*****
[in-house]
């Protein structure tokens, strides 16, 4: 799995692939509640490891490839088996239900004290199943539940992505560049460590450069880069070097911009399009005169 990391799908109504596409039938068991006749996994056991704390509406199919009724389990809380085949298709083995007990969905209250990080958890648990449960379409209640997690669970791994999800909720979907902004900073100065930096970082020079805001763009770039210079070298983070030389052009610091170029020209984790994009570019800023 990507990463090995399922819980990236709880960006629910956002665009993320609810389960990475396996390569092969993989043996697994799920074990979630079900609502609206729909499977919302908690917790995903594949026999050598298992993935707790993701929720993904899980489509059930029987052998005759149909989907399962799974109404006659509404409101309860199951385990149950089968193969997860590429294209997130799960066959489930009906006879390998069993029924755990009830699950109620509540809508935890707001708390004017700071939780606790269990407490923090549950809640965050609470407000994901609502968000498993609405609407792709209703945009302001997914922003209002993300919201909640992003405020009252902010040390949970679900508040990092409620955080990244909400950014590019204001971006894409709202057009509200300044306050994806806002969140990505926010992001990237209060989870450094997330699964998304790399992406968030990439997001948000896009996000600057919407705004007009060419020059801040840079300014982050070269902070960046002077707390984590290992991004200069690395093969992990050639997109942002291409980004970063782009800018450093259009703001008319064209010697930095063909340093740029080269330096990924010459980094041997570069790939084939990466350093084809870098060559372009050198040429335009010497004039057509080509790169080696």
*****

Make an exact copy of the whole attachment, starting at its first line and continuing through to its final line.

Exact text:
[in-house]
């Protein structure tokens, strides 16, 4: 799995692939509640490891490839088996239900004290199943539940992505560049460590450069880069070097911009399009005169 990391799908109504596409039938068991006749996994056991704390509406199919009724389990809380085949298709083995007990969905209250990080958890648990449960379409209640997690669970791994999800909720979907902004900073100065930096970082020079805001763009770039210079070298983070030389052009610091170029020209984790994009570019800023 990507990463090995399922819980990236709880960006629910956002665009993320609810389960990475396996390569092969993989043996697994799920074990979630079900609502609206729909499977919302908690917790995903594949026999050598298992993935707790993701929720993904899980489509059930029987052998005759149909989907399962799974109404006659509404409101309860199951385990149950089968193969997860590429294209997130799960066959489930009906006879390998069993029924755990009830699950109620509540809508935890707001708390004017700071939780606790269990407490923090549950809640965050609470407000994901609502968000498993609405609407792709209703945009302001997914922003209002993300919201909640992003405020009252902010040390949970679900508040990092409620955080990244909400950014590019204001971006894409709202057009509200300044306050994806806002969140990505926010992001990237209060989870450094997330699964998304790399992406968030990439997001948000896009996000600057919407705004007009060419020059801040840079300014982050070269902070960046002077707390984590290992991004200069690395093969992990050639997109942002291409980004970063782009800018450093259009703001008319064209010697930095063909340093740029080269330096990924010459980094041997570069790939084939990466350093084809870098060559372009050198040429335009010497004039057509080509790169080696």